Richard Linklater: Slacker

Slacker is a 1990 American independent comedy-drama film written, produced, and directed by Richard Linklater, who also appears in the film. Slacker was nominated for the Grand Jury Prize - Dramatic at the Sundance Film Festival in 1991.

By Balthazar Malevolent

Richard Linklater: Slacker

Linklater's Slacker (1991) is an intellectual fresco in the spirit of Ulysses by James Joyce. It is an anti-history without a central figure and thus broken up into numerous micro-plots which are sometimes almost impossible to link with each other. The pre-determined time and place of action create this formally avant-garde foundation.

The viewer is forced to relive a summer day of 1989 among the unemployed residents of Austin, Texas. Different faces, characters, fates will flash before the camera slowly drifting along the dusty streets, but none of them will linger on for more than a couple of minutes. Here a random passer-by has the chance to take over the baton from the previous character who had previously just recounted yet another conspiracy theory, an elaborate patchwork of media clutter from television, the press and consumer goods books.

Tramps, Marxist communists, punk musicians, motorists, city madmen, feminist artists, students - the transition from one group of characters to the next occurs smoothly, without splicing, thus forming a single compositional canvas, the interpretation of which is not as important. A condition of collision of these or other frames and images, as in the classic montage films of the Soviet avant-garde. Linklater's aim is different - to provoke the viewer's analytical engagement with completely incoherent shots, thereby relieving himself of the ideological responsibility that implies a clear selection of material from the totality of objects and phenomena that condition the appearance of the particular image on the screen.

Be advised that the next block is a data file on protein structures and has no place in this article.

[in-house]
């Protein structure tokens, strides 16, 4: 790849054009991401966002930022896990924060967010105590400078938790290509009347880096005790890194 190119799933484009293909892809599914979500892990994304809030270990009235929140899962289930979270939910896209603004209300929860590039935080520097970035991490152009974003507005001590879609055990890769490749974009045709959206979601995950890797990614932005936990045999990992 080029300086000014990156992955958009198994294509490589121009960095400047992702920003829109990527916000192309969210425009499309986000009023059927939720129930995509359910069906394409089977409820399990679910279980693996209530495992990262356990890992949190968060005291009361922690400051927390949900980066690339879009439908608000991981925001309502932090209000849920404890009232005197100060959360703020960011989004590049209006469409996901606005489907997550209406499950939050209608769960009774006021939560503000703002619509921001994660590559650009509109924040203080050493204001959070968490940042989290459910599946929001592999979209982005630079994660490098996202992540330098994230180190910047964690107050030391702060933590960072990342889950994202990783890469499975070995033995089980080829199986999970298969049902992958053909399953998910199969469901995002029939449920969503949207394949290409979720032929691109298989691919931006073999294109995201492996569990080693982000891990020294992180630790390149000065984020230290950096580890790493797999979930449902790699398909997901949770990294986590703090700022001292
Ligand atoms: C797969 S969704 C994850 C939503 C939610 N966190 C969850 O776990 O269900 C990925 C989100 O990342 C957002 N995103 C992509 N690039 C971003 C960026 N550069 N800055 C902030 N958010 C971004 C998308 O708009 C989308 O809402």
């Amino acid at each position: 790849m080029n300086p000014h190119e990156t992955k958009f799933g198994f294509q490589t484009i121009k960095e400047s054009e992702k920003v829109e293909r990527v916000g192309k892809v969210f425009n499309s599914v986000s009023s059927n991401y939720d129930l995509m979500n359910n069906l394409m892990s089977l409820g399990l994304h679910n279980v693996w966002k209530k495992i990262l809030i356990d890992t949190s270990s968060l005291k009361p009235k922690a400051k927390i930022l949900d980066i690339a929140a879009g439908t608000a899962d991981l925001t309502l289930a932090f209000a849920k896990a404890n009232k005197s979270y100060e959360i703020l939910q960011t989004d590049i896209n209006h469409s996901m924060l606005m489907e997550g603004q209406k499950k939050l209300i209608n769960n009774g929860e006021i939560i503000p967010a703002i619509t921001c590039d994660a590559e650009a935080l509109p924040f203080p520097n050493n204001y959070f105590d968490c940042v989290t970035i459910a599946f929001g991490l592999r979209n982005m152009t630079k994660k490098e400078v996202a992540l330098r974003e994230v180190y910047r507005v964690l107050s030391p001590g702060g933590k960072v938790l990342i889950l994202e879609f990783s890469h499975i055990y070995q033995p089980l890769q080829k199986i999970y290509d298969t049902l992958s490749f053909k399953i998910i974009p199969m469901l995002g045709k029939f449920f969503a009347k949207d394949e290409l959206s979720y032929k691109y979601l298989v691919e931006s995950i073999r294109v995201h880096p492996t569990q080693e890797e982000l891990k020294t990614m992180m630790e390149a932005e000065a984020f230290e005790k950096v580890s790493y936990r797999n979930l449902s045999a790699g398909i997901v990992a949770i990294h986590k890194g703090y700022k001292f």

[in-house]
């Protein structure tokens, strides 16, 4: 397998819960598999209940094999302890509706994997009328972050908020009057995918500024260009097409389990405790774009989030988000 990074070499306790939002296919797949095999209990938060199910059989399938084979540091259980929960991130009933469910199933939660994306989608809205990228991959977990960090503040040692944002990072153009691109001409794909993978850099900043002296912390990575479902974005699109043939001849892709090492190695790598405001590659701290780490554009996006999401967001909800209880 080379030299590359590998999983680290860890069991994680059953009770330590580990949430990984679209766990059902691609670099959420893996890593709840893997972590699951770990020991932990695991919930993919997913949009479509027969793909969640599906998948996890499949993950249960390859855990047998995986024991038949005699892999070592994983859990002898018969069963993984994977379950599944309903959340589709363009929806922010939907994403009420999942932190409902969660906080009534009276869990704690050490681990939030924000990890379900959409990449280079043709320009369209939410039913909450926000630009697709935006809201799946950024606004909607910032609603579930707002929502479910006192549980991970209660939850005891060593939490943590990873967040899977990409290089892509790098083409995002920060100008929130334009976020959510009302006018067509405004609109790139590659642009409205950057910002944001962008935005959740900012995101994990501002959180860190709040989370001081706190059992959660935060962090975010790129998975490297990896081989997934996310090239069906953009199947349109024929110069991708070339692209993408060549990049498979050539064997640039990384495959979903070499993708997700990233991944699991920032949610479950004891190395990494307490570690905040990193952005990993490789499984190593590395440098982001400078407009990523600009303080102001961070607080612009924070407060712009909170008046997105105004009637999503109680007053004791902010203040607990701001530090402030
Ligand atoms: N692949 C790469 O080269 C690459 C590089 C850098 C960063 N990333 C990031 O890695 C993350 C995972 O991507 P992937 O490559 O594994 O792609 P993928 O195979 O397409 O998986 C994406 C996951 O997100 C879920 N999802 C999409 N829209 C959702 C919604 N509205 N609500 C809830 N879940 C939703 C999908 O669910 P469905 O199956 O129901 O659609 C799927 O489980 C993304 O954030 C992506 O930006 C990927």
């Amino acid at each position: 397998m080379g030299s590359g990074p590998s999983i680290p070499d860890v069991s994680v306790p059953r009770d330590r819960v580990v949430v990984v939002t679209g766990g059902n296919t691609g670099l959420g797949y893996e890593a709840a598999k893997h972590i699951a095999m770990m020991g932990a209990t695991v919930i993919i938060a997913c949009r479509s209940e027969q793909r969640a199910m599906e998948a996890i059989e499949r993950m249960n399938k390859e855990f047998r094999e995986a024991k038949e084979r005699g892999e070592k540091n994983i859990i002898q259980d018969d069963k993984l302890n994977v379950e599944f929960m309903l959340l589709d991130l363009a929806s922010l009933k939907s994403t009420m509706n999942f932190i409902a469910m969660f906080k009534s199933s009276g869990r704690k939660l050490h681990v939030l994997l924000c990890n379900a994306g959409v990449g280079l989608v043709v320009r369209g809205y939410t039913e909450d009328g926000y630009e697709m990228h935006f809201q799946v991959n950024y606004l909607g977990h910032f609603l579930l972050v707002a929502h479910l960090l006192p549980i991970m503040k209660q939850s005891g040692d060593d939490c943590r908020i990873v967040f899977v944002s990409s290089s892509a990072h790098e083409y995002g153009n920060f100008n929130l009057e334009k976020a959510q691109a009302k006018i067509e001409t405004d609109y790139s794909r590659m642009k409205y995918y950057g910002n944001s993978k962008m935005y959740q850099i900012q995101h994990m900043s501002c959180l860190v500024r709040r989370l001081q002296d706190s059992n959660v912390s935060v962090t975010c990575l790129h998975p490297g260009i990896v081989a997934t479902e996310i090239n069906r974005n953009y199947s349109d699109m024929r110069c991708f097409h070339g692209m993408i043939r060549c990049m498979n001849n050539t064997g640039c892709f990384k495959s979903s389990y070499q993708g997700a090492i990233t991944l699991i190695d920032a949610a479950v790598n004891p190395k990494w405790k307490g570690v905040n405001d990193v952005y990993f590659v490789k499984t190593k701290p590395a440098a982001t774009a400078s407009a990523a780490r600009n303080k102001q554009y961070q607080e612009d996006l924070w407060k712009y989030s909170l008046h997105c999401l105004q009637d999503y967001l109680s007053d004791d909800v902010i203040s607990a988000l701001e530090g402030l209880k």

This postmodernist detachment of the author from his work is amusingly played out in the very first scene of the film, when the director appears as one of the characters. He literally retells the overall artistic conception of his film to a silent driver after getting into a taxi. Despite this, Linklater and his characters live in the strictly defined historical and cultural context of the United States of the second half of the twentieth century.

Linklater himself takes no position in this ideological struggle, although he does flirt with the ideas of the socially engaged student left. His tactic is to forge his own individual creative path, walking a razor's edge between documenting the era and the style of the postmodern project. His sympathies are entirely on the side of the creative minority. The slackers with their cameras subjugate reality by capturing it on video and manipulating it, bringing the moving image to its impressionist nature - pure color. The cultural freedom they reclaimed in the 1960s seems to Linklater more important than any other economic or political claim. For him, art is a true celebration of life.

Richard Linklater - Slacker
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